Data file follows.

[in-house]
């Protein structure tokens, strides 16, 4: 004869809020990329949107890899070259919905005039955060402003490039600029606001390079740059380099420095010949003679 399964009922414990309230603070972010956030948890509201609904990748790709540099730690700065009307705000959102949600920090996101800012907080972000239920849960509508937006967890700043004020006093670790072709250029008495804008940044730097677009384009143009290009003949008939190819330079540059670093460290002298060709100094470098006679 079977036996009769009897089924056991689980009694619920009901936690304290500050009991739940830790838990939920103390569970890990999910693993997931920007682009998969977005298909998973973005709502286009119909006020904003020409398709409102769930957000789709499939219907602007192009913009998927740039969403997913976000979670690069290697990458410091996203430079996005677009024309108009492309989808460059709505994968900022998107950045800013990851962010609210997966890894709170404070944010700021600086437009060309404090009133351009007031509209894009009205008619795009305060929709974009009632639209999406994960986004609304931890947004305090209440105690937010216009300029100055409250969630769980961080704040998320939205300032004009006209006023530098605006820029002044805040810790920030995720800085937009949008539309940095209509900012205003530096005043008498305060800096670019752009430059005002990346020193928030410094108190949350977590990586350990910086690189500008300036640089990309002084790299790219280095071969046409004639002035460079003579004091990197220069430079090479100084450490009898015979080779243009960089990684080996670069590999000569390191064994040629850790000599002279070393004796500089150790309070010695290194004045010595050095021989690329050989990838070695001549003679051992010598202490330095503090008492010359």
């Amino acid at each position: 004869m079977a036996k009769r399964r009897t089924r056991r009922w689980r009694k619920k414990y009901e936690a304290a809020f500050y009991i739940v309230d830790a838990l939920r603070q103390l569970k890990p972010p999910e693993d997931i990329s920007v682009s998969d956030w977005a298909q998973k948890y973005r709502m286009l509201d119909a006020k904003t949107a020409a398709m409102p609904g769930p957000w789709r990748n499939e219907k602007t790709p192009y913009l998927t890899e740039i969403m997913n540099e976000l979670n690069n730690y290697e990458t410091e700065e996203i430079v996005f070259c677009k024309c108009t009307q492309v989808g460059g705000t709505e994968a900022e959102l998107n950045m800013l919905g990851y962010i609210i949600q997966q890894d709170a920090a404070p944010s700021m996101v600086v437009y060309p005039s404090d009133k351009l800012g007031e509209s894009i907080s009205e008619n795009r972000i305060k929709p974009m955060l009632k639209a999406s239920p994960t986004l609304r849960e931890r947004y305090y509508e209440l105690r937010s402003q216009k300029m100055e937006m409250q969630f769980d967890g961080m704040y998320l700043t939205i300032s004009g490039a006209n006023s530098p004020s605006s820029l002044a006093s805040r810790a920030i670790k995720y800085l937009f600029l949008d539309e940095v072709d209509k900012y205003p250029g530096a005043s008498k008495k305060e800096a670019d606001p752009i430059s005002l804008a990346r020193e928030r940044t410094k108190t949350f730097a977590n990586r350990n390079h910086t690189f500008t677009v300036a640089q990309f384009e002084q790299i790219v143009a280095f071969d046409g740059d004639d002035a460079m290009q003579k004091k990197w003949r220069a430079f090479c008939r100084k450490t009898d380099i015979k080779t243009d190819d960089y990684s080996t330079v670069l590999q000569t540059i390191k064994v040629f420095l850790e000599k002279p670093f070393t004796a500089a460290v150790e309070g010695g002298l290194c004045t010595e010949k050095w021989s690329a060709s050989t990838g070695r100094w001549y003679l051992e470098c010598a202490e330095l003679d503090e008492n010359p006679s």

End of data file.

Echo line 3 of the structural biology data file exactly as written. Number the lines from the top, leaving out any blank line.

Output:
């Amino acid at each position: 004869m079977a036996k009769r399964r009897t089924r056991r009922w689980r009694k619920k414990y009901e936690a304290a809020f500050y009991i739940v309230d830790a838990l939920r603070q103390l569970k890990p972010p999910e693993d997931i990329s920007v682009s998969d956030w977005a298909q998973k948890y973005r709502m286009l509201d119909a006020k904003t949107a020409a398709m409102p609904g769930p957000w789709r990748n499939e219907k602007t790709p192009y913009l998927t890899e740039i969403m997913n540099e976000l979670n690069n730690y290697e990458t410091e700065e996203i430079v996005f070259c677009k024309c108009t009307q492309v989808g460059g705000t709505e994968a900022e959102l998107n950045m800013l919905g990851y962010i609210i949600q997966q890894d709170a920090a404070p944010s700021m996101v600086v437009y060309p005039s404090d009133k351009l800012g007031e509209s894009i907080s009205e008619n795009r972000i305060k929709p974009m955060l009632k639209a999406s239920p994960t986004l609304r849960e931890r947004y305090y509508e209440l105690r937010s402003q216009k300029m100055e937006m409250q969630f769980d967890g961080m704040y998320l700043t939205i300032s004009g490039a006209n006023s530098p004020s605006s820029l002044a006093s805040r810790a920030i670790k995720y800085l937009f600029l949008d539309e940095v072709d209509k900012y205003p250029g530096a005043s008498k008495k305060e800096a670019d606001p752009i430059s005002l804008a990346r020193e928030r940044t410094k108190t949350f730097a977590n990586r350990n390079h910086t690189f500008t677009v300036a640089q990309f384009e002084q790299i790219v143009a280095f071969d046409g740059d004639d002035a460079m290009q003579k004091k990197w003949r220069a430079f090479c008939r100084k450490t009898d380099i015979k080779t243009d190819d960089y990684s080996t330079v670069l590999q000569t540059i390191k064994v040629f420095l850790e000599k002279p670093f070393t004796a500089a460290v150790e309070g010695g002298l290194c004045t010595e010949k050095w021989s690329a060709s050989t990838g070695r100094w001549y003679l051992e470098c010598a202490e330095l003679d503090e008492n010359p006679s």